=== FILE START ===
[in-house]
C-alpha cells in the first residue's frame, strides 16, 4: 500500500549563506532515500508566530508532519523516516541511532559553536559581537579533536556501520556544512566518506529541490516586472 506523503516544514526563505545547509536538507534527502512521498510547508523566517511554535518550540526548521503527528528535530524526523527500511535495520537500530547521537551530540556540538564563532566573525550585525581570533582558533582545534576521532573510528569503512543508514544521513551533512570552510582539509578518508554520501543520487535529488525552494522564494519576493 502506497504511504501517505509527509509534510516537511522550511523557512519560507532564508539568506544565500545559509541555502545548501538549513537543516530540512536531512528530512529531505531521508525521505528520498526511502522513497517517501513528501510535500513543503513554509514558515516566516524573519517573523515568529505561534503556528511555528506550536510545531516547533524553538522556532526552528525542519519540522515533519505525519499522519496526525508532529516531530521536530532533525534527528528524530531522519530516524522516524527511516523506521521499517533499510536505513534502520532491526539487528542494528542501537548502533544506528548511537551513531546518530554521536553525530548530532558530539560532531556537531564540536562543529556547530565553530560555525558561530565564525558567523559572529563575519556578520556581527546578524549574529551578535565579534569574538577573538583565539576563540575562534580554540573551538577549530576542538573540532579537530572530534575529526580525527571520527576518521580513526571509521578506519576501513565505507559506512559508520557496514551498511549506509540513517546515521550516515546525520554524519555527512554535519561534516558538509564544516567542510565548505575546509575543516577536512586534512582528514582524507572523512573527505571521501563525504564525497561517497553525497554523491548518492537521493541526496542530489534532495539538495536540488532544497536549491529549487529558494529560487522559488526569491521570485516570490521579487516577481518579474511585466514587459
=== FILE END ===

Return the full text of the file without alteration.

[in-house]
C-alpha cells in the first residue's frame, strides 16, 4: 500500500549563506532515500508566530508532519523516516541511532559553536559581537579533536556501520556544512566518506529541490516586472 506523503516544514526563505545547509536538507534527502512521498510547508523566517511554535518550540526548521503527528528535530524526523527500511535495520537500530547521537551530540556540538564563532566573525550585525581570533582558533582545534576521532573510528569503512543508514544521513551533512570552510582539509578518508554520501543520487535529488525552494522564494519576493 502506497504511504501517505509527509509534510516537511522550511523557512519560507532564508539568506544565500545559509541555502545548501538549513537543516530540512536531512528530512529531505531521508525521505528520498526511502522513497517517501513528501510535500513543503513554509514558515516566516524573519517573523515568529505561534503556528511555528506550536510545531516547533524553538522556532526552528525542519519540522515533519505525519499522519496526525508532529516531530521536530532533525534527528528524530531522519530516524522516524527511516523506521521499517533499510536505513534502520532491526539487528542494528542501537548502533544506528548511537551513531546518530554521536553525530548530532558530539560532531556537531564540536562543529556547530565553530560555525558561530565564525558567523559572529563575519556578520556581527546578524549574529551578535565579534569574538577573538583565539576563540575562534580554540573551538577549530576542538573540532579537530572530534575529526580525527571520527576518521580513526571509521578506519576501513565505507559506512559508520557496514551498511549506509540513517546515521550516515546525520554524519555527512554535519561534516558538509564544516567542510565548505575546509575543516577536512586534512582528514582524507572523512573527505571521501563525504564525497561517497553525497554523491548518492537521493541526496542530489534532495539538495536540488532544497536549491529549487529558494529560487522559488526569491521570485516570490521579487516577481518579474511585466514587459